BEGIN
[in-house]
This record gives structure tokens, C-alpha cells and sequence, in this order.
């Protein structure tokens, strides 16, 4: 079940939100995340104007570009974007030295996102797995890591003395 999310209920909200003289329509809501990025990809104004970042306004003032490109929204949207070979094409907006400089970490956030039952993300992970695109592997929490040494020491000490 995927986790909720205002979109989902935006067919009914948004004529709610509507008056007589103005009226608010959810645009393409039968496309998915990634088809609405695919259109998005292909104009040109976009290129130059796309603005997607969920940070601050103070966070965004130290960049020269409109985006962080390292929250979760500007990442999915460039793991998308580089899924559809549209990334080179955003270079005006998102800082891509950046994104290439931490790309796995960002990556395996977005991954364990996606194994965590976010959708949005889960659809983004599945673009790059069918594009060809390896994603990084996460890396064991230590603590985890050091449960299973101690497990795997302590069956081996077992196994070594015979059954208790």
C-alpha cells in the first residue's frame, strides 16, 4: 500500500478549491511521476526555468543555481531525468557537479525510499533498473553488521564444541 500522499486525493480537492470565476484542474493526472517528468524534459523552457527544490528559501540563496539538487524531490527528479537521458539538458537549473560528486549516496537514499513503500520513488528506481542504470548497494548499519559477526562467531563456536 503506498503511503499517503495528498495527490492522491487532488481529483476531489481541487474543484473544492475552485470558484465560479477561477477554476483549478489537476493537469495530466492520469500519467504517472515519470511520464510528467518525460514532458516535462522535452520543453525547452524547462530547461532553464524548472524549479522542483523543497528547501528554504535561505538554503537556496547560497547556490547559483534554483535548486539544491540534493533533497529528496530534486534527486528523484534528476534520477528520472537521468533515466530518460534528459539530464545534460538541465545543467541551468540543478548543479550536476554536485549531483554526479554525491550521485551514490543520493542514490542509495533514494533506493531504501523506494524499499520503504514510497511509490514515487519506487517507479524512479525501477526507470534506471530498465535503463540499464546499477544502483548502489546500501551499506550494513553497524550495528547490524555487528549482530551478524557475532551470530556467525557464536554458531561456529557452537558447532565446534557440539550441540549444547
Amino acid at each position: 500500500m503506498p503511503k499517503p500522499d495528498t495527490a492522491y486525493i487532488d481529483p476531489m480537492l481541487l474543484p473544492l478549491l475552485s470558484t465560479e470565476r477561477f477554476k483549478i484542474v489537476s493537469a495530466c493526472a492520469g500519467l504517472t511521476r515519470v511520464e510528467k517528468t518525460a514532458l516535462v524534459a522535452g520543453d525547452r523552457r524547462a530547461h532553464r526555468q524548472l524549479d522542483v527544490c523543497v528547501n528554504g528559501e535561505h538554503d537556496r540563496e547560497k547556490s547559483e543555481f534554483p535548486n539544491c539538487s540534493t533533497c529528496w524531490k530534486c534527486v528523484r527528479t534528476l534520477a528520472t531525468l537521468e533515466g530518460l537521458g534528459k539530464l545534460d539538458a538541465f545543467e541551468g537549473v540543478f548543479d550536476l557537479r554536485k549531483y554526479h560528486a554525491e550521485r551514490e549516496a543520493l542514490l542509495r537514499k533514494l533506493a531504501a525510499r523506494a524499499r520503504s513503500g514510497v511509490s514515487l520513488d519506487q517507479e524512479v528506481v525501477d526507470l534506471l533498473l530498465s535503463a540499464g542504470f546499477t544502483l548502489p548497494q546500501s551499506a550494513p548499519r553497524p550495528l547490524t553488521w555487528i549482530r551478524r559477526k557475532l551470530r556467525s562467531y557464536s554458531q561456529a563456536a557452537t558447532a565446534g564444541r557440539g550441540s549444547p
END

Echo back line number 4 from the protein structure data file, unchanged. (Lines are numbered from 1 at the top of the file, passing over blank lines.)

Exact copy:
C-alpha cells in the first residue's frame, strides 16, 4: 500500500478549491511521476526555468543555481531525468557537479525510499533498473553488521564444541 500522499486525493480537492470565476484542474493526472517528468524534459523552457527544490528559501540563496539538487524531490527528479537521458539538458537549473560528486549516496537514499513503500520513488528506481542504470548497494548499519559477526562467531563456536 503506498503511503499517503495528498495527490492522491487532488481529483476531489481541487474543484473544492475552485470558484465560479477561477477554476483549478489537476493537469495530466492520469500519467504517472515519470511520464510528467518525460514532458516535462522535452520543453525547452524547462530547461532553464524548472524549479522542483523543497528547501528554504535561505538554503537556496547560497547556490547559483534554483535548486539544491540534493533533497529528496530534486534527486528523484534528476534520477528520472537521468533515466530518460534528459539530464545534460538541465545543467541551468540543478548543479550536476554536485549531483554526479554525491550521485551514490543520493542514490542509495533514494533506493531504501523506494524499499520503504514510497511509490514515487519506487517507479524512479525501477526507470534506471530498465535503463540499464546499477544502483548502489546500501551499506550494513553497524550495528547490524555487528549482530551478524557475532551470530556467525557464536554458531561456529557452537558447532565446534557440539550441540549444547